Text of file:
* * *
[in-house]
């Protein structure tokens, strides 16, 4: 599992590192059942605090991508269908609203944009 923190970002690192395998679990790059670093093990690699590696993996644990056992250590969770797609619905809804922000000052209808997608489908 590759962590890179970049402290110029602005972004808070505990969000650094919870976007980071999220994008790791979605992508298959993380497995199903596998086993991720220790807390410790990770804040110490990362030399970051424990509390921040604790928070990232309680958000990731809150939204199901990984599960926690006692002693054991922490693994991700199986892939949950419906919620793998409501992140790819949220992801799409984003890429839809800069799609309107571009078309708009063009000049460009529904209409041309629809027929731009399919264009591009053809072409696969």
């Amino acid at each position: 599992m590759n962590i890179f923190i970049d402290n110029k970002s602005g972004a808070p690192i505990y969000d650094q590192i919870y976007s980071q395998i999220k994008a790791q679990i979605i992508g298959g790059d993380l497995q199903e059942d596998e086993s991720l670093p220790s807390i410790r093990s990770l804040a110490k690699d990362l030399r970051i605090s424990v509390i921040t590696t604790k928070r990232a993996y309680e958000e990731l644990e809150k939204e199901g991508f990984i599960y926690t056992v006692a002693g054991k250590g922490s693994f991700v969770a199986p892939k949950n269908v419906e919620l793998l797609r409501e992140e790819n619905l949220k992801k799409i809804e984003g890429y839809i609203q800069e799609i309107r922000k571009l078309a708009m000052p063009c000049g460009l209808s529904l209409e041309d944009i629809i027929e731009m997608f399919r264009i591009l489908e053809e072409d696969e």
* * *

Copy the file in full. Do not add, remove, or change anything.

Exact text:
[in-house]
């Protein structure tokens, strides 16, 4: 599992590192059942605090991508269908609203944009 923190970002690192395998679990790059670093093990690699590696993996644990056992250590969770797609619905809804922000000052209808997608489908 590759962590890179970049402290110029602005972004808070505990969000650094919870976007980071999220994008790791979605992508298959993380497995199903596998086993991720220790807390410790990770804040110490990362030399970051424990509390921040604790928070990232309680958000990731809150939204199901990984599960926690006692002693054991922490693994991700199986892939949950419906919620793998409501992140790819949220992801799409984003890429839809800069799609309107571009078309708009063009000049460009529904209409041309629809027929731009399919264009591009053809072409696969």
């Amino acid at each position: 599992m590759n962590i890179f923190i970049d402290n110029k970002s602005g972004a808070p690192i505990y969000d650094q590192i919870y976007s980071q395998i999220k994008a790791q679990i979605i992508g298959g790059d993380l497995q199903e059942d596998e086993s991720l670093p220790s807390i410790r093990s990770l804040a110490k690699d990362l030399r970051i605090s424990v509390i921040t590696t604790k928070r990232a993996y309680e958000e990731l644990e809150k939204e199901g991508f990984i599960y926690t056992v006692a002693g054991k250590g922490s693994f991700v969770a199986p892939k949950n269908v419906e919620l793998l797609r409501e992140e790819n619905l949220k992801k799409i809804e984003g890429y839809i609203q800069e799609i309107r922000k571009l078309a708009m000052p063009c000049g460009l209808s529904l209409e041309d944009i629809i027929e731009m997608f399919r264009i591009l489908e053809e072409d696969e």